[Corporate governance] is usually in form an oligarchy, of which the units are shares, not shareholders, and the directors are their chosen representatives.
    In practice, the directors usually have much more power, as against the shareholders, than belongs to the government of a political oligarchy as against the individual oligarchs.
    Per contra, where trade unionism is well organised, the employees have a considerable voice as to the terms of their employment.
    In capitalistic enterprises there is a peculiar duality of purpose [—] to provide
    • goods or services for the public, and …
    • profits for the shareholders.
    (p 134)

    In political organisations, the politicians are supposed to be aiming at the public good, not [just] at maximising their own salaries …
    [This] pretence is kept up even under despotisms.
    This is why there is more hypocrisy in politics than in business.
    [Nevertheless,] many important industrial magnates have … learnt to pretend that the public good is their motive for making a fortune.
    This is another example of the modern tendency [toward] the coalescence of politics and economics.
    (p 135)

    Democracy, Wealth and War

    [In] Egypt and Babylonia, absolute monarchy was fully developed at the period when historical records begin …
    In the Middle Ages, the power of kings was limited by that of the feudal nobility, as well as by the municipal autonomy of the more important commercial cities.
    After the Renaissance, the power of kings increased throughout Europe, but this increase was brought to an end by the rise of the middle class, first in England, then in France and then in the rest of Western Europe.

    Until the Bolsheviks dismissed the Constituent Assembly at the beginning of 1918 it might have been thought that parliamentary democracy was certain to prevail throughout the civilised world.
    Movements away from democracy are, however, no new thing.
    They occurred in many Greek City States, in Rome when the Empire was established, and in the commercial republics of medieval Italy. …

    The two great influences against democracy in the past have been wealth and war. …
    Men whose wealth is obtained by commerce are [generally speaking] less harsh and more conciliatory than those whose power is due to ownership of land …
    [They are] more skilful in buying their way into power, and governing afterwards so as not to rouse violent resentments, than are those whose status is merely hereditary and traditional. …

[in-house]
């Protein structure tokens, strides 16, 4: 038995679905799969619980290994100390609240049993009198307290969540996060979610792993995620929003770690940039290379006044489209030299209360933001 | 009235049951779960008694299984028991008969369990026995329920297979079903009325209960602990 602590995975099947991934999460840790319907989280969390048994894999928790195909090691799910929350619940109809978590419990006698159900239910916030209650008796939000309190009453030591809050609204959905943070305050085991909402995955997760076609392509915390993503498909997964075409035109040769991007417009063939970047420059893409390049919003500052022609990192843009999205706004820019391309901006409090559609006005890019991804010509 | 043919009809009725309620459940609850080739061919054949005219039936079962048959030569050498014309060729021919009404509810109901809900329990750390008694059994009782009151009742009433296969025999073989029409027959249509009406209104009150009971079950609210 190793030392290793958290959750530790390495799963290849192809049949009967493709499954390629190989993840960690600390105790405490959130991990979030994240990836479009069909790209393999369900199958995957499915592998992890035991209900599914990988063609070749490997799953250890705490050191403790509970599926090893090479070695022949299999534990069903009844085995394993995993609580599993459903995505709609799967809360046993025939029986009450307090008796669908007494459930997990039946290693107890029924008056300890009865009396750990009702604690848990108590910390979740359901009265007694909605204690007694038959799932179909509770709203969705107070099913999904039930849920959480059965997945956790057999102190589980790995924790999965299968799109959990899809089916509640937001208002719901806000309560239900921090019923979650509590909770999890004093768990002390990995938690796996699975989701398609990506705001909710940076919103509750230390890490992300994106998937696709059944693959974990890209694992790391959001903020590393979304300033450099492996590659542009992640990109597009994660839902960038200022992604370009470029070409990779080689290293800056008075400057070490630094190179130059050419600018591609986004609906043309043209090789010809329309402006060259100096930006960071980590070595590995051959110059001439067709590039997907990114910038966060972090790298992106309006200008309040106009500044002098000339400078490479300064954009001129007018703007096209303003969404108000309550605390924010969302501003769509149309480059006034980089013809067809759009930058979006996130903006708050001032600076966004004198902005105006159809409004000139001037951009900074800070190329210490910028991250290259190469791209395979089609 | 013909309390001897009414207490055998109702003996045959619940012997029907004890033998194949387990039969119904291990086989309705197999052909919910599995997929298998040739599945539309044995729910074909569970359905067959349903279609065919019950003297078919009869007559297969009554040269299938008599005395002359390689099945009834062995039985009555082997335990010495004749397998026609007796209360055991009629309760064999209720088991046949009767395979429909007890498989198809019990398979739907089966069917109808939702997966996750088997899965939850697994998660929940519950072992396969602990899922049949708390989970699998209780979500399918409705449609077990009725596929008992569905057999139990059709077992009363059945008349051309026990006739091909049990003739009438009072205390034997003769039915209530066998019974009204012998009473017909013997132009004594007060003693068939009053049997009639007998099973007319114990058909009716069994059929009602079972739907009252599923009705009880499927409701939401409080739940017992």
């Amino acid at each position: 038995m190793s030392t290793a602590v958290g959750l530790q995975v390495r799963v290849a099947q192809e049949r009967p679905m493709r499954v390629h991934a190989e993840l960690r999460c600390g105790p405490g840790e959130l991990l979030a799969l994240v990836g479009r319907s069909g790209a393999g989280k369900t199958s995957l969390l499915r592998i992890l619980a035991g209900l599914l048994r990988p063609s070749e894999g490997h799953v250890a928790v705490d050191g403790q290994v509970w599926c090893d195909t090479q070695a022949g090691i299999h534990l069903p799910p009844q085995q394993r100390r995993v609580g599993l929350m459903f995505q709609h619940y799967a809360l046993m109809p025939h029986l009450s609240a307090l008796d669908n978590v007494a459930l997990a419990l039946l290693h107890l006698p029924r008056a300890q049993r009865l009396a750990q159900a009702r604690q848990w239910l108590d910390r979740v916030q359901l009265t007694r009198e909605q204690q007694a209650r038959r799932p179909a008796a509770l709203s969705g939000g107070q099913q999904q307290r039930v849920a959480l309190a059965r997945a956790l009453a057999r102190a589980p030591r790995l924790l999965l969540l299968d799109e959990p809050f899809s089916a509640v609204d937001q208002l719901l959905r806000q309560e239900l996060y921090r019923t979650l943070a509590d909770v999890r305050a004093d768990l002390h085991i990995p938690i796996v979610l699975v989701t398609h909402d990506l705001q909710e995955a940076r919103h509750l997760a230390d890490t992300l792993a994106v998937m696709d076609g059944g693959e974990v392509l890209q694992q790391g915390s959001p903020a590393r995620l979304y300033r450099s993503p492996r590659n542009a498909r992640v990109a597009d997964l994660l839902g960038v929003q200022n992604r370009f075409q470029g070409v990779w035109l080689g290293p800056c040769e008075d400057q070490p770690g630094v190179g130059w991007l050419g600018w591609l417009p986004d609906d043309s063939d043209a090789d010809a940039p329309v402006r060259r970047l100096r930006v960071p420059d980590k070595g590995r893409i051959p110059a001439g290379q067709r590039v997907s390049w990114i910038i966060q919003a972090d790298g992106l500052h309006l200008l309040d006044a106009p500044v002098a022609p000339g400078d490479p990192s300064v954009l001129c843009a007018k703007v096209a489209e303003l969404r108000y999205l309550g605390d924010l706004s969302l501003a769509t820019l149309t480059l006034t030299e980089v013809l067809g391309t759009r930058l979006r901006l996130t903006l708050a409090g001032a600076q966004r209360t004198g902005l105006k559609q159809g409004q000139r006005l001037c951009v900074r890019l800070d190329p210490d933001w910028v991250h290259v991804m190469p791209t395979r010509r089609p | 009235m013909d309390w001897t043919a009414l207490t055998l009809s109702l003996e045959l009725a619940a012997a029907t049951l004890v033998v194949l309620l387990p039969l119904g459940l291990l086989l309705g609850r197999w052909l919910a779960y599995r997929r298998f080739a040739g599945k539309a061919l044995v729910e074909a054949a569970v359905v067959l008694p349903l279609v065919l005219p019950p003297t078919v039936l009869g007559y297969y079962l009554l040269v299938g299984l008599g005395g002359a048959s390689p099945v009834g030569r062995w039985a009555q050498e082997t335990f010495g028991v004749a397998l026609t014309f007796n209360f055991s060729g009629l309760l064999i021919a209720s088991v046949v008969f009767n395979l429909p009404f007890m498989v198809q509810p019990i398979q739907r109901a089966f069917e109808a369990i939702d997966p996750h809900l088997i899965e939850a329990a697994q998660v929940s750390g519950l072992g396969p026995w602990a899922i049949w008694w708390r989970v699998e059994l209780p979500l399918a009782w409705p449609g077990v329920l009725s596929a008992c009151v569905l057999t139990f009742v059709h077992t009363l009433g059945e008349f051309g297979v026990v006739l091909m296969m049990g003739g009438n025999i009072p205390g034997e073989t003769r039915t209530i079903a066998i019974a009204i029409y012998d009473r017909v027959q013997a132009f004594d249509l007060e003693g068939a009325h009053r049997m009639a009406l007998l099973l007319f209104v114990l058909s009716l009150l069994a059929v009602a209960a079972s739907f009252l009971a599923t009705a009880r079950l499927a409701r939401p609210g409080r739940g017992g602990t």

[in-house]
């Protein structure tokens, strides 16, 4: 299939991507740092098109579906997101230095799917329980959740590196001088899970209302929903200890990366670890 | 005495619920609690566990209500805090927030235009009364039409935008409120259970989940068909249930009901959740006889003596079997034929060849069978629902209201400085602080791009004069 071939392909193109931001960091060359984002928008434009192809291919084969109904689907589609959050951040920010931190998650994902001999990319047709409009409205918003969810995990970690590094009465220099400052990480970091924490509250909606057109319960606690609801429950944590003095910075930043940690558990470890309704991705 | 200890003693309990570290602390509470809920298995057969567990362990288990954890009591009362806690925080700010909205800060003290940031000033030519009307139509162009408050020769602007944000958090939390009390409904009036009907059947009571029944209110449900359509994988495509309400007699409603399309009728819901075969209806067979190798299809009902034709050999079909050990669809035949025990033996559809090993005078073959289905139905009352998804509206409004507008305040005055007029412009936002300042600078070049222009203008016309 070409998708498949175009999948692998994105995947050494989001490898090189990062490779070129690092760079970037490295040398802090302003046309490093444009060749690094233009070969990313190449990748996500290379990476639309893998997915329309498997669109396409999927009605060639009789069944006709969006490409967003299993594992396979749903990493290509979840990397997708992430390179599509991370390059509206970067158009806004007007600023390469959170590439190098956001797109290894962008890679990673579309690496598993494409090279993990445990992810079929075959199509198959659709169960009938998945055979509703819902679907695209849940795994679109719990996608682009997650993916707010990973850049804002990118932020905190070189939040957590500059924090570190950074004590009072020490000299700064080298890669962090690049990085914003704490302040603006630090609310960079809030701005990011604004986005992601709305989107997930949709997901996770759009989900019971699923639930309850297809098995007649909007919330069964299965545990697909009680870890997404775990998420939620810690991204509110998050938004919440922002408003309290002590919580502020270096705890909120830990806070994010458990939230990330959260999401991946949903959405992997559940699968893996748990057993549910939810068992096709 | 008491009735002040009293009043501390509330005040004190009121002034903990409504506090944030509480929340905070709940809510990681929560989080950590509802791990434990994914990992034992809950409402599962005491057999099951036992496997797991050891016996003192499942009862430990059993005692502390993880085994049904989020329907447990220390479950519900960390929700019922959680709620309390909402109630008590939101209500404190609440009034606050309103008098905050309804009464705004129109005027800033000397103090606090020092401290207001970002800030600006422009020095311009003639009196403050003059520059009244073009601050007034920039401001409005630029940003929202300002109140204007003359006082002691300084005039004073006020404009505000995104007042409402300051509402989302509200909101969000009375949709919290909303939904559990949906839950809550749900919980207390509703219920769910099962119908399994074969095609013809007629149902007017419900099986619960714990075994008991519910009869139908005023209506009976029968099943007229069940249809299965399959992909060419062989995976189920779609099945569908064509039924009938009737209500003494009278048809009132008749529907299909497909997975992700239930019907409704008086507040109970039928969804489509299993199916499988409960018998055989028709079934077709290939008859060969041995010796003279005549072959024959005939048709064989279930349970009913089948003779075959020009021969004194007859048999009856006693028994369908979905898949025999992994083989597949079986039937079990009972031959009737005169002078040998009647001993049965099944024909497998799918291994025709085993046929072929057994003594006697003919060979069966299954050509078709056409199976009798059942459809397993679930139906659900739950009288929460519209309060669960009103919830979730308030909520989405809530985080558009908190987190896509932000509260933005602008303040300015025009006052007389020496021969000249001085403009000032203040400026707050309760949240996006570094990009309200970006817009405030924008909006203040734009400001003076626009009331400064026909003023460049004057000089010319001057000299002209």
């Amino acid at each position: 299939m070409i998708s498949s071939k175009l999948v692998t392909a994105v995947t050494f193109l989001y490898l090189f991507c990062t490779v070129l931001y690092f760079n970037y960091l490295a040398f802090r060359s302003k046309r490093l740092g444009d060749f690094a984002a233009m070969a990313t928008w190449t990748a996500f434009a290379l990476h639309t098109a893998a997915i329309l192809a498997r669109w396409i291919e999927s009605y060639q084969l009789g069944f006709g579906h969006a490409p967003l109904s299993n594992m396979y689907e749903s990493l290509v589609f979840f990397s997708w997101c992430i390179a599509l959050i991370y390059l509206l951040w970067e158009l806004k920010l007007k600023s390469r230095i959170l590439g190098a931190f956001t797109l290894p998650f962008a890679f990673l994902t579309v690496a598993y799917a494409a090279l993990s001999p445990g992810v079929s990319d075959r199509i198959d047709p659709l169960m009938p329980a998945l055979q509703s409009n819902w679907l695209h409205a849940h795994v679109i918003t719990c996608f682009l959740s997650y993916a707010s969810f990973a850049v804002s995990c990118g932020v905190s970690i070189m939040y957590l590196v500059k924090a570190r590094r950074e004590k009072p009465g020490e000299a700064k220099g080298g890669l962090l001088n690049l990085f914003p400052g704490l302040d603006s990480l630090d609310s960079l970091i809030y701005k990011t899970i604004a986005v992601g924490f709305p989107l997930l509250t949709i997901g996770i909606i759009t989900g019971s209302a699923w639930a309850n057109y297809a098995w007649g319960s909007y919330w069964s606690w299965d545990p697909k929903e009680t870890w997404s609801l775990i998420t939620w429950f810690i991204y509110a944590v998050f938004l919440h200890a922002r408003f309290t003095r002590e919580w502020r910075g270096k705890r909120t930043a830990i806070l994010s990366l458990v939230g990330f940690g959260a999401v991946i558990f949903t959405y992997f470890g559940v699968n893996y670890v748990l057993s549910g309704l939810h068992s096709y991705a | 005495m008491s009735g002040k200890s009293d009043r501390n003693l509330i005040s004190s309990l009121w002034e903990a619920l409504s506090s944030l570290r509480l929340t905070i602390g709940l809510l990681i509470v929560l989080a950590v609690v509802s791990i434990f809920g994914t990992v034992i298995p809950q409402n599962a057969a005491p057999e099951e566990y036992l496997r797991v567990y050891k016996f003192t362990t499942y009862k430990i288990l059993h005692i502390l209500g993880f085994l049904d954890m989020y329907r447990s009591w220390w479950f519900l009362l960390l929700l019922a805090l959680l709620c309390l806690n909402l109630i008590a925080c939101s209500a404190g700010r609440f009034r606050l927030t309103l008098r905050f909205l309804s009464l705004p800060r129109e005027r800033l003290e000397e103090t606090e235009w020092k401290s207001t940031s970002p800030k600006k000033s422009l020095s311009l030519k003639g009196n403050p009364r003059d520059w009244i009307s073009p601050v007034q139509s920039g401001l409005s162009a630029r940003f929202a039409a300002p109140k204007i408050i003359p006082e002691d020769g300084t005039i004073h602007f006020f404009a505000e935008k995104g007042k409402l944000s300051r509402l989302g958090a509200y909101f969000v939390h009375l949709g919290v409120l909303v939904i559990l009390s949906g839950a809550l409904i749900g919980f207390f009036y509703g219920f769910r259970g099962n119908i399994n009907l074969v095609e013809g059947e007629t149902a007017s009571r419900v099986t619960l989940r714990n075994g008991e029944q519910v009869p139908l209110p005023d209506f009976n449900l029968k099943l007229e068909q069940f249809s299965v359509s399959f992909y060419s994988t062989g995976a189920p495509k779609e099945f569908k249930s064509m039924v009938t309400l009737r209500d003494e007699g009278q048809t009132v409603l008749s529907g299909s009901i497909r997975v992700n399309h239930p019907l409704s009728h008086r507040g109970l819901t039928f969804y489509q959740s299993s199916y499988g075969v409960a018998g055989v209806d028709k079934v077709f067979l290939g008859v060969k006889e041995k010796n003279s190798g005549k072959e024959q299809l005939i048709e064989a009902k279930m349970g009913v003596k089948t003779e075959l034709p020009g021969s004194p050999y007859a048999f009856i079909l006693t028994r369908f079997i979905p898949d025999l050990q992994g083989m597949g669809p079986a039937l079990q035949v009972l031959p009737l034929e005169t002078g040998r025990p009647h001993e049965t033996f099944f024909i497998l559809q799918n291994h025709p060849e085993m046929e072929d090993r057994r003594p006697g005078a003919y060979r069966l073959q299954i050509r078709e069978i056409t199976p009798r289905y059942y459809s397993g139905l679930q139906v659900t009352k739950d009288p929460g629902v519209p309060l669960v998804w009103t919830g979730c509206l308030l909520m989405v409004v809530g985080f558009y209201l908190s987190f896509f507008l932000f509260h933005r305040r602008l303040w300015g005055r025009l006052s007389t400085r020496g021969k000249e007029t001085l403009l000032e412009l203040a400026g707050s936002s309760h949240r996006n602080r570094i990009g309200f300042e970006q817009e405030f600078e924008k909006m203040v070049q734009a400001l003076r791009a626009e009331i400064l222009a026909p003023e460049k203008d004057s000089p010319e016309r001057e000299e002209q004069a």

An oligarchy of substantial burghers is therefore the most natural and stable form of government for a predominantly commercial community.
    And this easily develops into monarchy if one family is much richer than any other. …

    [During wartime, fear] makes men wish for a leader, and a successful general rouses the passionate admiration which is the obverse of fear.
    Since victory seems, at the moment, the one thing of real importance, the successful general easily persuades his country to entrust him with supreme power.
    So long as the crisis continues, he is judged indispensable, and when it is over he may have become very difficult to remove. …

    [The] German and Italian democracies fell, not because a majority was tired of democracy, but because the preponderance of armed force was not on the side of numerical majority.
    It may seem strange that the civil government should ever be stronger than the commander-in-chief, yet this is the case wherever democracy is firmly rooted in the habits of the nation. …

    Democracy, when it is new, arises from resentment against the previous holders of power …
    [And] so long as it is new, it is unstable.
    Men who represent themselves as enemies of the old monarchs or oligarchs may succeed in restoring a monarchical or oligarchical system …
    (p 136)

    It is only where democracy has lasted long enough to become traditional that it is stable.
    Cromwell, Napoleon, and Hitler appeared in the early days of democracy in their respective countries …
    [In] view of the, first two, the [emergence of the] third should be in no way surprising.
    Nor is there reason to suppose him more permanent than his predecessors.
    (p 137)

    [If,] in order to become stable, [democracy] must become traditional [— what] chance has it of becoming sufficiently established in Eastern Europe and Asia to begin the process of becoming traditional?

    Government has at all times been greatly affected by military technique.
    In the days when Rome was tending towards democracy, Roman armies were composed of Roman citizens …
    [It] was the substitution of professional armies that brought about the Empire.
    The strength of the feudal aristocracy depended upon the impregnability of castles, which ended with the introduction of artillery.
    The large almost untrained armies of the French Revolution, by defeating the small professional armies opposed to them, showed the importance of popular enthusiasm for the cause, and thereby suggested the military advantages of democracy.
    We seem now, through the [advent of mechanized warfare], to be returning to the need for forces composed of comparatively few highly trained men. …

    Much of the strength of Fascism is due to its supposed advantages in war, and if these prove to be non-existent democracy may again spread eastward.
    In the long run, nothing gives a nation such strength in war as the wide diffusion of education and patriotism …
    [And] although patriotism may, for the moment, be stimulated by the revivalist methods of Fascism, such methods, as long experience in the religious sphere has proved, inevitably lead in the end to weariness and backsliding.
    On the whole, therefore, the military arguments point to the survival of democracy where it still exists and its return to the countries in which it is for the moment in eclipse.
    (p 137)

    But it must be admitted that the opposite alternative is by no means impossible.
    (p 138)